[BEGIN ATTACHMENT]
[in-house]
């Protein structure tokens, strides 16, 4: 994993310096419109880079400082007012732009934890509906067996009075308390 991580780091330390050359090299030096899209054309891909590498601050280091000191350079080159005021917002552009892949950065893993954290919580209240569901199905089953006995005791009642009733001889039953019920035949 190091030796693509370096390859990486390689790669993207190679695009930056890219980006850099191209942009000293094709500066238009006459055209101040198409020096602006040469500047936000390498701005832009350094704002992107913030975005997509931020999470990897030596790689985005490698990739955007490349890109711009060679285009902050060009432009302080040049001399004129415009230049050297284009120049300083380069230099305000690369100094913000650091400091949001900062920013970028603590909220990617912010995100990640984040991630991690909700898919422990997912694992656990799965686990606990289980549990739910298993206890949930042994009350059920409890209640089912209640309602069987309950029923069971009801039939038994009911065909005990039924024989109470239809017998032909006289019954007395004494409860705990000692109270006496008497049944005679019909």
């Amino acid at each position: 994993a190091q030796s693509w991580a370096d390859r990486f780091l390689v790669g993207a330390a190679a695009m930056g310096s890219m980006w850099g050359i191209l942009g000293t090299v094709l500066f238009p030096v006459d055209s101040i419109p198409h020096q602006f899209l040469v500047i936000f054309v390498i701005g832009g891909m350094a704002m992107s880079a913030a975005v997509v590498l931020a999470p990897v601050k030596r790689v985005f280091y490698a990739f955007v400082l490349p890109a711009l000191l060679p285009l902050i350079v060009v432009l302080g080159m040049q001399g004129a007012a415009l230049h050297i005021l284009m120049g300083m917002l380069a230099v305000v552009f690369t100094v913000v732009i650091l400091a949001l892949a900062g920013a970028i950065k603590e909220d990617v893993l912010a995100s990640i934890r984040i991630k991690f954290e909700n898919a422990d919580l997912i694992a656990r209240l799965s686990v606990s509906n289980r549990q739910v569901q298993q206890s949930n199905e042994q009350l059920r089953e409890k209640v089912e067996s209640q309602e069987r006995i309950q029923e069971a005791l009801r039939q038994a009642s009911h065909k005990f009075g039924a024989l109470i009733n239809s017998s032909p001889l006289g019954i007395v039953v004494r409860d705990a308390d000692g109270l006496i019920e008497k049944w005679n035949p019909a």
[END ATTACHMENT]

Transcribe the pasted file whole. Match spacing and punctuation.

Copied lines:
[in-house]
């Protein structure tokens, strides 16, 4: 994993310096419109880079400082007012732009934890509906067996009075308390 991580780091330390050359090299030096899209054309891909590498601050280091000191350079080159005021917002552009892949950065893993954290919580209240569901199905089953006995005791009642009733001889039953019920035949 190091030796693509370096390859990486390689790669993207190679695009930056890219980006850099191209942009000293094709500066238009006459055209101040198409020096602006040469500047936000390498701005832009350094704002992107913030975005997509931020999470990897030596790689985005490698990739955007490349890109711009060679285009902050060009432009302080040049001399004129415009230049050297284009120049300083380069230099305000690369100094913000650091400091949001900062920013970028603590909220990617912010995100990640984040991630991690909700898919422990997912694992656990799965686990606990289980549990739910298993206890949930042994009350059920409890209640089912209640309602069987309950029923069971009801039939038994009911065909005990039924024989109470239809017998032909006289019954007395004494409860705990000692109270006496008497049944005679019909």
């Amino acid at each position: 994993a190091q030796s693509w991580a370096d390859r990486f780091l390689v790669g993207a330390a190679a695009m930056g310096s890219m980006w850099g050359i191209l942009g000293t090299v094709l500066f238009p030096v006459d055209s101040i419109p198409h020096q602006f899209l040469v500047i936000f054309v390498i701005g832009g891909m350094a704002m992107s880079a913030a975005v997509v590498l931020a999470p990897v601050k030596r790689v985005f280091y490698a990739f955007v400082l490349p890109a711009l000191l060679p285009l902050i350079v060009v432009l302080g080159m040049q001399g004129a007012a415009l230049h050297i005021l284009m120049g300083m917002l380069a230099v305000v552009f690369t100094v913000v732009i650091l400091a949001l892949a900062g920013a970028i950065k603590e909220d990617v893993l912010a995100s990640i934890r984040i991630k991690f954290e909700n898919a422990d919580l997912i694992a656990r209240l799965s686990v606990s509906n289980r549990q739910v569901q298993q206890s949930n199905e042994q009350l059920r089953e409890k209640v089912e067996s209640q309602e069987r006995i309950q029923e069971a005791l009801r039939q038994a009642s009911h065909k005990f009075g039924a024989l109470i009733n239809s017998s032909p001889l006289g019954i007395v039953v004494r409860d705990a308390d000692g109270l006496i019920e008497k049944w005679n035949p019909a």